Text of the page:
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The Better to See You With
Proposal to install cameras in police cars gains momentum

In what feels like a rare in stance of consensus between concerned citizens, Common Council members and the Albany Police Department, the city is moving toward installing cameras in its police cars.

Legislation proposed by 3rd Ward Councilman Michael Brown to the Common Council last month to require the cameras was referred to the Public Safety Committee for review. That review began last week. Brown is pushing for the legislation because he believes it will help eliminate bias and guesswork in the aftermath of an incident, and thereby help protect both police and the public from spurious allegations [“Case Closed, Questions Opened,” Newsfront, May 13]. At the Public Safety Committee meeting, the legislation was reviewed, and Brown, Police Chief James Turley and Assistant Chief Paula Breen were questioned about the issues surrounding the cameras.

During the meeting, the police department and the committee members appeared generally amenable to the idea of installing cameras. Councilwoman and committee member Sarah Curry-Cobb said, “For us not to do something that protects the officers as well as the residents would be shortsighted.”

They agreed, however, that there are many issues that still need ironing out: What kind of system will be used? Which cars should get cameras first? What kind of control will patrol officers get over their cameras? How long will footage be kept and will it be public information?

The police know they don’t want dash-mounted cameras because there is too much equipment already there; instead they hope cameras can be mounted near the dome light. Digital cameras also seem to be the preferred route. The police department is currently researching different systems to recommend to the committee. Brown had requested the cameras be installed by July 1, though the process likely will take longer.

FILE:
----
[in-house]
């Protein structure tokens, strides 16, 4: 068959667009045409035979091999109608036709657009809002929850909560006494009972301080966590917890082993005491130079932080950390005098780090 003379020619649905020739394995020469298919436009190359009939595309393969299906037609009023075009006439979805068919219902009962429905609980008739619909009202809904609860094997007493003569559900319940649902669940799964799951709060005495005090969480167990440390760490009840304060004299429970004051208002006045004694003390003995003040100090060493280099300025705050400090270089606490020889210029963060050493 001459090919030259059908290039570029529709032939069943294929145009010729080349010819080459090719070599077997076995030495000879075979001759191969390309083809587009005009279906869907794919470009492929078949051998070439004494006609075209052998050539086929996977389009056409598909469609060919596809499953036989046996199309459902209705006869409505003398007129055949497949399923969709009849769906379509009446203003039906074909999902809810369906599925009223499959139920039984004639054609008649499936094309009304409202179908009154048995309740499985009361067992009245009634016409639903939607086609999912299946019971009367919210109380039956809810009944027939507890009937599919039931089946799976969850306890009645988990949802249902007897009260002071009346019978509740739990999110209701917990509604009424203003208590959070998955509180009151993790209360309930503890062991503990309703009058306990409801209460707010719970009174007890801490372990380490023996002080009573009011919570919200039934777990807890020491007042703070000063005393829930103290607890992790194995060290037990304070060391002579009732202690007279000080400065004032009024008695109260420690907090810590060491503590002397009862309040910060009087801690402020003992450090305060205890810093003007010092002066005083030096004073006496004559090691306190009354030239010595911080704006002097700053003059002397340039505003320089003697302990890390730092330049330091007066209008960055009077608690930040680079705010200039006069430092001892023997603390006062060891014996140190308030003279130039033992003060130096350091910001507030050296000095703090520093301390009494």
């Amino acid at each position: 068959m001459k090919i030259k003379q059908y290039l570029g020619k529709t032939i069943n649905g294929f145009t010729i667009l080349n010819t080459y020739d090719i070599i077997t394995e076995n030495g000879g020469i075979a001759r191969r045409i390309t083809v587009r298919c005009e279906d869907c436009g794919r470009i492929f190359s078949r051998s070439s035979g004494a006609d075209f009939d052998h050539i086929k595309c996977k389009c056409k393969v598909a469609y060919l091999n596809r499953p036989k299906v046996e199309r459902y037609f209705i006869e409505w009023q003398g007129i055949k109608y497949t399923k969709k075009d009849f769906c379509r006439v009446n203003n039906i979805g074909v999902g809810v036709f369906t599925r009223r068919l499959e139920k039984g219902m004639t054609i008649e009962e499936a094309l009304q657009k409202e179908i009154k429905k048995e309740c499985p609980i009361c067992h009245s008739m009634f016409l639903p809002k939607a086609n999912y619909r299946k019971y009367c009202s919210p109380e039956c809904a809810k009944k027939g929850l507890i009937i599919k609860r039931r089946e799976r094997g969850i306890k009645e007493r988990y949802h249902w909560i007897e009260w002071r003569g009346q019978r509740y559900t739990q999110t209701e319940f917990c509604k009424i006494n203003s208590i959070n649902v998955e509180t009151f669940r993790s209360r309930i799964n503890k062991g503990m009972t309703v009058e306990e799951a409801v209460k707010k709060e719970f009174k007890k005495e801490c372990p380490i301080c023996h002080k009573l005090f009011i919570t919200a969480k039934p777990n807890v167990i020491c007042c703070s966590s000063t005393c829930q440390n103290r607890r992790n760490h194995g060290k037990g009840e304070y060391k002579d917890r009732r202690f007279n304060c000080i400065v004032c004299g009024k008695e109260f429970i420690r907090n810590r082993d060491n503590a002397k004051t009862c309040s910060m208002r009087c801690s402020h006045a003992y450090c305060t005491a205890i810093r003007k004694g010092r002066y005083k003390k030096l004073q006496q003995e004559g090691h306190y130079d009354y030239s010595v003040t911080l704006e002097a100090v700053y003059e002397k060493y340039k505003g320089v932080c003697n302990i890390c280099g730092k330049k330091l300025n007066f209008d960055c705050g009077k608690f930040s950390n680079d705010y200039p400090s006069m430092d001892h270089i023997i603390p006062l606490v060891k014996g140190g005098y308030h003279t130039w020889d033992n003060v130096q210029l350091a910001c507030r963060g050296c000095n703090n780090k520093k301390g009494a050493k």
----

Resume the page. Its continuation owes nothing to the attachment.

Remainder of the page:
Brown requested a reapportionment of $300,000 of the city’s budget to cover the cost of the equipment. “If we could spend more than $1.2 million dealing with lawsuits [in the last few years], I think we should be able to handle another $300,000 to protect our people and also rebuild confidence in the police department,” said Brown.

During the meeting’s public comment period, resident Harry Wilcox said “the cost of this is a moot point if we rebuild the trust in the police department.”

Police spokesman Jim Miller said the department had previously considered cameras but decided against them because they found that because so much police work in an urban setting is done away from the car, the cameras would not be effective. In many systems, however, microphones on the officers would still create an audio record even if an interaction is off-camera.

Last year, Schenectady installed a digital-camera system in 12 of its 20 marked cars, which cost $100,000. Lt. Pete Frisoni Jr., a spokesman for the Schenectady Police Department said the system has been useful thus far and “allows us to ensure that our officers are acting professionally, and it helps us to make sure that false complaints aren’t being made against officers.”

Schenectady’s cameras start rolling when a patrol car’s lights are activated, recording an incident on a reusable DVD; officers can also turn the cameras on or off manually. The DVDs are archived for six months and then recorded over “unless they’re requested as evidence or there’s a possibility they may be requested for evidence, then we’ll take them out of circulation and they will be archived,” Frisoni said. He added that DVDs are routinely checked at random, and contentious incidents are reviewed when they arise to make sure officers are adhering to departmental policy. Footage of a particular incident is available to the public, though no one has requested any yet. So far the footage has been used for training and evidentiary purposes.

Breen said she anticipates some opposition to the cameras from civil-liberties groups. But Melanie Trimble, executive director of the New York Civil Liberties Union’s Capital Region chapter, said the group supports using cameras in police cars “because it not only protects cops but it protects the people who are being arrested.” The civil-liberties concerns arise if officers’ private conversations are being taped or if the footage is kept indefinitely. “Open-ended investigations are really not favorable from a civil-liberties point of view,” she said. She and others said that the film should be available to the public at its request.